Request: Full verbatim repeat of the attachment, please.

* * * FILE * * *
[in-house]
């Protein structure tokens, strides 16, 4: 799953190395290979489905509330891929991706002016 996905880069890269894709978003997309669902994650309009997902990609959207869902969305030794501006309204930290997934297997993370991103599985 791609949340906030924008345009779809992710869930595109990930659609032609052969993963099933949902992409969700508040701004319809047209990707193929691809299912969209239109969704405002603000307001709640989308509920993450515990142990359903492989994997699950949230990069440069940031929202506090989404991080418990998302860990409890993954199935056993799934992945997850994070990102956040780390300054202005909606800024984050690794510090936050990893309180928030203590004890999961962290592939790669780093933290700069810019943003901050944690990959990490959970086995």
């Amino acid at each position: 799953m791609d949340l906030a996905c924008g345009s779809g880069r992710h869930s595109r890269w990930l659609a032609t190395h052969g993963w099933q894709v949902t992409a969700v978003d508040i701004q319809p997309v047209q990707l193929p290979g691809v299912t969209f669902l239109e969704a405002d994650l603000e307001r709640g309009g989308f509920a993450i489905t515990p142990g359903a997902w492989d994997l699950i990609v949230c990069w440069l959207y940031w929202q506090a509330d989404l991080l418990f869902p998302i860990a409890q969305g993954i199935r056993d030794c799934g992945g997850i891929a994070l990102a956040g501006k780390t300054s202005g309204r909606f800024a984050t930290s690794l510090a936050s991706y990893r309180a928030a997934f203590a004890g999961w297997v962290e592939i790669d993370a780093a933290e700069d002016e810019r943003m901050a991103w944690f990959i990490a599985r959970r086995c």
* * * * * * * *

[in-house]
């Protein structure tokens, strides 16, 4: 799953190395290979489905509330891929991706002016 996905880069890269894709978003997309669902994650309009997902990609959207869902969305030794501006309204930290997934297997993370991103599985 791609949340906030924008345009779809992710869930595109990930659609032609052969993963099933949902992409969700508040701004319809047209990707193929691809299912969209239109969704405002603000307001709640989308509920993450515990142990359903492989994997699950949230990069440069940031929202506090989404991080418990998302860990409890993954199935056993799934992945997850994070990102956040780390300054202005909606800024984050690794510090936050990893309180928030203590004890999961962290592939790669780093933290700069810019943003901050944690990959990490959970086995």
């Amino acid at each position: 799953m791609d949340l906030a996905c924008g345009s779809g880069r992710h869930s595109r890269w990930l659609a032609t190395h052969g993963w099933q894709v949902t992409a969700v978003d508040i701004q319809p997309v047209q990707l193929p290979g691809v299912t969209f669902l239109e969704a405002d994650l603000e307001r709640g309009g989308f509920a993450i489905t515990p142990g359903a997902w492989d994997l699950i990609v949230c990069w440069l959207y940031w929202q506090a509330d989404l991080l418990f869902p998302i860990a409890q969305g993954i199935r056993d030794c799934g992945g997850i891929a994070l990102a956040g501006k780390t300054s202005g309204r909606f800024a984050t930290s690794l510090a936050s991706y990893r309180a928030a997934f203590a004890g999961w297997v962290e592939i790669d993370a780093a933290e700069d002016e810019r943003m901050a991103w944690f990959i990490a599985r959970r086995c």